top of page


Cachaça (pronounced ka-sha-sa) is the national spirit of Brazil, and the first style of rum produced in the Americas. In the early 1500s, the Portuguese brought sugarcane from the island of Madeira initiating the crop’s cultivation in the New World. Pot stills quickly followed the sugarcane and cachaça was born. So, for almost five hundred years this liquor has been intertwined with Brazilian culture.

Cachaça belongs in in the rum family, as it’s distilled from sugarcane. However, it differs from other rums in several ways. Cachaça is made by distilling fresh sugarcane juice, which sets it apart from English and Spanish rums that ferment molasses. Cachaça is more similar to the French style rhum agricole that also come from fermenting sugarcane juice, but cachaça must come from Brazilian sugarcane and undergoes only one distillation. Avuà uses four varieties of sugarcane for their various types of cachaça, and sources it from the area surrounding Rio de Janeiro. Cachaça is clear after distillation, so Avuá Amburana gets its honey coloration from spending 2 years in Amburana wood barrels. Amburana is a tree native to Brazil and plays a significant role developing the unique flavor.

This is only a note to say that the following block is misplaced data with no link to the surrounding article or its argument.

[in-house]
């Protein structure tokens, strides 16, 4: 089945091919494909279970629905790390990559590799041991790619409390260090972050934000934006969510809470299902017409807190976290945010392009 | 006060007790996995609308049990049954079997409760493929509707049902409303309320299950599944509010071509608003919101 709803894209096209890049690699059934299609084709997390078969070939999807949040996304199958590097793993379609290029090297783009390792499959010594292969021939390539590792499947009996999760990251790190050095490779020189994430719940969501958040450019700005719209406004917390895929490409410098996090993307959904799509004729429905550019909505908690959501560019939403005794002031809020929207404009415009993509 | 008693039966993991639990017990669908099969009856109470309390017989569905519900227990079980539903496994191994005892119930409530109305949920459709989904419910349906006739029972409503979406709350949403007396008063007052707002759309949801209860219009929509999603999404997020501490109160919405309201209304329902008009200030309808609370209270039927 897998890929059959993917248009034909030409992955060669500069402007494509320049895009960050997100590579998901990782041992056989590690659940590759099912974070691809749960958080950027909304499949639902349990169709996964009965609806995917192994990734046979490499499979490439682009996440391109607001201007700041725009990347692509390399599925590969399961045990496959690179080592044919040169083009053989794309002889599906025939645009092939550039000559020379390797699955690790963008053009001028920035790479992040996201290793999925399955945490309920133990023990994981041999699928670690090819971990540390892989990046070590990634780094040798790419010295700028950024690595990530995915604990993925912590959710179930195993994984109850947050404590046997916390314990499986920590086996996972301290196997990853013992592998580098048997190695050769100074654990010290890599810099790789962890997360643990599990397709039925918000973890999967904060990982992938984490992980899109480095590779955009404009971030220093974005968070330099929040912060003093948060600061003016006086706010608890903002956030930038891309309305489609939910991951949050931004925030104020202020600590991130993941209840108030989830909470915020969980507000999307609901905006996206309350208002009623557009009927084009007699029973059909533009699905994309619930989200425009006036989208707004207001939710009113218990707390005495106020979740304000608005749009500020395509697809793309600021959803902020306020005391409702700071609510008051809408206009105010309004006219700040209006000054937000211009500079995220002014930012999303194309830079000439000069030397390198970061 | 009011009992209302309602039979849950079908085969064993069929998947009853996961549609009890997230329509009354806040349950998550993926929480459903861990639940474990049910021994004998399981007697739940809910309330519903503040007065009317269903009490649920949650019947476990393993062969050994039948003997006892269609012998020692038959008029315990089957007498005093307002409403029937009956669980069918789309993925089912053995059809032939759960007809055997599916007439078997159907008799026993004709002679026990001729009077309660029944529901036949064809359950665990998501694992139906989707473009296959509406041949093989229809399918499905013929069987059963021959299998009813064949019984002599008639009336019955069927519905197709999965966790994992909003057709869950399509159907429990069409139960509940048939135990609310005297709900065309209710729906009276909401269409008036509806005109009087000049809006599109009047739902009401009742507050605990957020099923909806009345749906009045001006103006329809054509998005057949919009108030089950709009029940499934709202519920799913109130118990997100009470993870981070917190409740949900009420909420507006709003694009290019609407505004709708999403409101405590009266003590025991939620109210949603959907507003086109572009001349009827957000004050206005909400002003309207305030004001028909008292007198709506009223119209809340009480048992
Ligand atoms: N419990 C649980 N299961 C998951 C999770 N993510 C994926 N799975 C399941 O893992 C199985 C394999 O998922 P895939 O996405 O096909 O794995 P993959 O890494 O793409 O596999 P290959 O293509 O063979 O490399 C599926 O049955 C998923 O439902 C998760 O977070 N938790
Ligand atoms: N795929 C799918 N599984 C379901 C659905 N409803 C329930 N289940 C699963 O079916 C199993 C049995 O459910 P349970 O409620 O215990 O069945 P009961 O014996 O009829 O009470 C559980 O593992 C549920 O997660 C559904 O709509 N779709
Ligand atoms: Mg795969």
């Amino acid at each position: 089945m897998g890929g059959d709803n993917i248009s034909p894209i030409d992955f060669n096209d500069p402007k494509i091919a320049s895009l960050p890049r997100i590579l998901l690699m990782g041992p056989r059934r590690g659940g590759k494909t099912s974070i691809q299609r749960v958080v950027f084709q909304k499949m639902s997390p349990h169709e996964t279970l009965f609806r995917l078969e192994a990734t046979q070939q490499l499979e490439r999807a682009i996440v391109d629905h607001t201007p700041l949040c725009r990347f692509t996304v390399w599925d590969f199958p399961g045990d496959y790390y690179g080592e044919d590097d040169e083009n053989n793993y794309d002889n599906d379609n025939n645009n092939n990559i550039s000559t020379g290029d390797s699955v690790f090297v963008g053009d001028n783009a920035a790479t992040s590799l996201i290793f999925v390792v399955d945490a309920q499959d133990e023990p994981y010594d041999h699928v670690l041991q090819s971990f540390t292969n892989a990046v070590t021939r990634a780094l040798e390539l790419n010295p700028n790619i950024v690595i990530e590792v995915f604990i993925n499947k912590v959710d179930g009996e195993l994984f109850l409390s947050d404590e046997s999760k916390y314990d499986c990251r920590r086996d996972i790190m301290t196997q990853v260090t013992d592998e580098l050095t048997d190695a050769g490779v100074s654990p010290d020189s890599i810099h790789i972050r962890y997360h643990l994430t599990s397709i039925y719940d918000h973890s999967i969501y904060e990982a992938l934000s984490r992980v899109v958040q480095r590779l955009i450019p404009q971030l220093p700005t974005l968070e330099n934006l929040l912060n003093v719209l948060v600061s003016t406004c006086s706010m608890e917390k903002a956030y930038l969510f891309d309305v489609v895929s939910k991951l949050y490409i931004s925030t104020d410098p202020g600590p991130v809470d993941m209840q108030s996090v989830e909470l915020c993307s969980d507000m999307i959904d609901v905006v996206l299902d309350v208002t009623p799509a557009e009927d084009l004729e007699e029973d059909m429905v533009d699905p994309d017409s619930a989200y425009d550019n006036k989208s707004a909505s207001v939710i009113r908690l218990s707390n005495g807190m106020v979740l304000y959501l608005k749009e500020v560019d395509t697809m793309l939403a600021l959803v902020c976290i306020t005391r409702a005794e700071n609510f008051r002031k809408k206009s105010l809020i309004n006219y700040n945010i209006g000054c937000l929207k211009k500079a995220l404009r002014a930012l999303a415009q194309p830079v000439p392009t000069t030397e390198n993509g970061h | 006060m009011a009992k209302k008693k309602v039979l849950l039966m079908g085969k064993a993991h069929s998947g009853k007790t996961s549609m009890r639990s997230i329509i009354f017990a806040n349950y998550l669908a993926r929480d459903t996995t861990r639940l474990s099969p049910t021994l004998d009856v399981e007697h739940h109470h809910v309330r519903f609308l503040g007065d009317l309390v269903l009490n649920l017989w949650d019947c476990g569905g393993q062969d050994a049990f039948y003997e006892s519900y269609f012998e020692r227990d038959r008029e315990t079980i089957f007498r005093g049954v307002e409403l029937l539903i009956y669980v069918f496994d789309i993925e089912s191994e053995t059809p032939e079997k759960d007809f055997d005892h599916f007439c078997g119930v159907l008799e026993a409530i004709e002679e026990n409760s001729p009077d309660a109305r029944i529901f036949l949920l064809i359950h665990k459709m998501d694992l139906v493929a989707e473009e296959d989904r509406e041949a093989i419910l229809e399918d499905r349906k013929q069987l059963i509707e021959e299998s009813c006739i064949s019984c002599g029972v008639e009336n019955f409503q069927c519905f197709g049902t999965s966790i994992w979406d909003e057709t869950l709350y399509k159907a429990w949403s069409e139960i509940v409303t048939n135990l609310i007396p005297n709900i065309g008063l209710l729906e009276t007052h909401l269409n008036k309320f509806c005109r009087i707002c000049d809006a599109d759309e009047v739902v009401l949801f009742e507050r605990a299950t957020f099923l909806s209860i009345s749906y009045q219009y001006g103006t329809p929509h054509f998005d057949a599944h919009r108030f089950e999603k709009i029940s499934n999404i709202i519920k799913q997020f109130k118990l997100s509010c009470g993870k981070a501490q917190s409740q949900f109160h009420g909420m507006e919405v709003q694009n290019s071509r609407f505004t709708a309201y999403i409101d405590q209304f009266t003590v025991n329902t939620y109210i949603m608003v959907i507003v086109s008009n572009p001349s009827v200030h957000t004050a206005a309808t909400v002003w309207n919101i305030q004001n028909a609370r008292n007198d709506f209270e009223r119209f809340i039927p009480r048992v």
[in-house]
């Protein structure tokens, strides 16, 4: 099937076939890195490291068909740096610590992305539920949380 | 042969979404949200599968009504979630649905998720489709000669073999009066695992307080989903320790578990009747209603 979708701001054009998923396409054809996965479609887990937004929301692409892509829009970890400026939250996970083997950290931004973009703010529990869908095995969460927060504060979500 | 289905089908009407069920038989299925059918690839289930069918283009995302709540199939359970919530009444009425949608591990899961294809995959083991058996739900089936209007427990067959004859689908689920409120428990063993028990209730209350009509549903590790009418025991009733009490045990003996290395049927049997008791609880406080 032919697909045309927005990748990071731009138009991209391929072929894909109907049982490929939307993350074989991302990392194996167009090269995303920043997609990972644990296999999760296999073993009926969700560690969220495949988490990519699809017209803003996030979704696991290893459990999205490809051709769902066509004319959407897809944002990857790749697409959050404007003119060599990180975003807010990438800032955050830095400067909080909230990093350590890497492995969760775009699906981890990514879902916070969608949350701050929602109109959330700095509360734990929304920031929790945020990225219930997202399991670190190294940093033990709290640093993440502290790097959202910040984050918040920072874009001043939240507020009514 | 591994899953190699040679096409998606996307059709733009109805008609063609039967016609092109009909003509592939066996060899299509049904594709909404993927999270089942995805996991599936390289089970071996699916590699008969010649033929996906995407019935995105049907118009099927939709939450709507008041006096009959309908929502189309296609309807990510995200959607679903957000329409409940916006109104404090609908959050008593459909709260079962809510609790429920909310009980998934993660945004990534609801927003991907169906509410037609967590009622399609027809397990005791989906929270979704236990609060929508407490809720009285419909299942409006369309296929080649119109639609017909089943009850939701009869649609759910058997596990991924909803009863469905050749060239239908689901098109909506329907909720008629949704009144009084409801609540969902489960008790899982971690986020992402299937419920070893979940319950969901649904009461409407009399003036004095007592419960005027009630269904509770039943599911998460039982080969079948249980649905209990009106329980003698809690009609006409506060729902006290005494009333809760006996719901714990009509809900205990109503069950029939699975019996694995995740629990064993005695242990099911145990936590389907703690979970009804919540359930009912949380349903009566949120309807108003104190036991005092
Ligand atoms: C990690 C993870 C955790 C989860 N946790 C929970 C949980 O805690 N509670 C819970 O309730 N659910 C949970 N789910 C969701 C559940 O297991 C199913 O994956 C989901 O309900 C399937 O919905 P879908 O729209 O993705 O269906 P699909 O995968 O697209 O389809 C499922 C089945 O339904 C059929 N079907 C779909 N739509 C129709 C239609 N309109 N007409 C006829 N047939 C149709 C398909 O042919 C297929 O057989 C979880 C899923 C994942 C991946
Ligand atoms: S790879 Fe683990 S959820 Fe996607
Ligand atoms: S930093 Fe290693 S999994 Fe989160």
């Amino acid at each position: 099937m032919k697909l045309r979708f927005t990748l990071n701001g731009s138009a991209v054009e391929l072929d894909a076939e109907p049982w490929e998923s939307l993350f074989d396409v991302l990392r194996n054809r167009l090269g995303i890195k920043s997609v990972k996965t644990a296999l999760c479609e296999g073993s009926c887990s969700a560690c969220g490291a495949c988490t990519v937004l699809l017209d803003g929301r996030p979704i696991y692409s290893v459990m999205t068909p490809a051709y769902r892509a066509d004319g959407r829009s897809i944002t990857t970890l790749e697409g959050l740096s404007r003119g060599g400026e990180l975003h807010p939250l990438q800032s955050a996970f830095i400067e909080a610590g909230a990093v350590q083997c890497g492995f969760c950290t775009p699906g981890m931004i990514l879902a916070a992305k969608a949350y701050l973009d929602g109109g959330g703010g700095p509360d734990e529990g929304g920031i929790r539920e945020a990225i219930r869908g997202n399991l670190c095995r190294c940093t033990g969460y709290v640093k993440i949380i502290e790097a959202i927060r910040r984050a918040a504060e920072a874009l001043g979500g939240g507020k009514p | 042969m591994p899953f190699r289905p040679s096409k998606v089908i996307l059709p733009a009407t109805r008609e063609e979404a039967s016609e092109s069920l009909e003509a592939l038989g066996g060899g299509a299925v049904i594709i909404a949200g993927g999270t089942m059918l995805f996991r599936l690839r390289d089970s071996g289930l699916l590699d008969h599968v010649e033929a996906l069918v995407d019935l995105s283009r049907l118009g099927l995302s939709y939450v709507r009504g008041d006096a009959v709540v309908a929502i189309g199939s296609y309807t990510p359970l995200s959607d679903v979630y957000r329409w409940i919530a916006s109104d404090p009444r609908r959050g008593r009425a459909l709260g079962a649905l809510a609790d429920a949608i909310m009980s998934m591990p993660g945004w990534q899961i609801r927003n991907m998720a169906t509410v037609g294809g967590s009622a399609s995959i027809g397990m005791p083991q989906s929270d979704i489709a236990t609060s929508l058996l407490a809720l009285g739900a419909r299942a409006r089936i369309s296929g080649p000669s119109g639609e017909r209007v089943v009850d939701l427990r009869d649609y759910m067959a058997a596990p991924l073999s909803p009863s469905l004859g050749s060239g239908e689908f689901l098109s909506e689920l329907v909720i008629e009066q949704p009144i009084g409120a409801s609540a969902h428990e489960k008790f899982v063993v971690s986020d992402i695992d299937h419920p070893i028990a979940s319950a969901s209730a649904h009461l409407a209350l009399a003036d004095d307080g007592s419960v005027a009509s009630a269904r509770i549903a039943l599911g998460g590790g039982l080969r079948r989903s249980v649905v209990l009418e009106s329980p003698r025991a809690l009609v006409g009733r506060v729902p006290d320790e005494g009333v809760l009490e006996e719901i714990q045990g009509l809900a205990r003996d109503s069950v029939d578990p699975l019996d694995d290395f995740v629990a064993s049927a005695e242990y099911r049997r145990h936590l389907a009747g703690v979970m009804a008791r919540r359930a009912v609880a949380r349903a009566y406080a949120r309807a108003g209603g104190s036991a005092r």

Avuá Amburana is one of the most aromatic spirits I have ever tried. Notes of cinnamon, cloves, orange, honeysuckle, and warm custard come through with each deep inhalation. The taste reflects the aroma, with a flavor profile yielding hints of honey and a woodsy element that must come from the distinct type of wood.

You can experiment with Avuá Amburana in many different ways. Try using it in your favorite cocktails as a substitute for your favorite rums. You could even see how it fairs in cocktails with milder whiskeys.



Twist on a Classic: Caipirinha

Caipirinhas are the quintessential Brazilian drink, and the most popular way to use cachaça. Using Avuá Amburana brings a new element to this classic as the aging process brings a more nuance to this classic. In addition, I included some pineapple juice for another layer of flavor.

For the drink:

-2 ounces Avuá Amburana

-1 whole lime

-½ oz pineapple juice

-¾ oz simple syrup


Rocks glass

Cut the lime into 8 pieces. Add the simple syrup, pineapple juice, and lime slices to a cocktail shaker and muddle for about 20-30 seconds. Add the Avuá and ice and shake for 10-15 seconds. I strained it, but for the traditional serving don’t strain and pour the contents of the shaker directly into your rocks glass.

Something Original: ¿Meu nome é Ronaldo Burgundy? (My name is Ron Burgundy?)

The name for this one came after my wife Sarah saw me drinking it and commented how she loved the burgundy color. This drink pairs many bold flavors. I especially liked the L’Afrique sweet vermouth that is slightly drier.

For the drink

-2 oz Avuá Amburana

-1 oz sweet vermouth (Hammer & Tongs L’Afrique)

-1 oz fresh lime juice

-½ oz simple syrup

-1/16 oz orange blossom water

-1 egg white


Fizz glass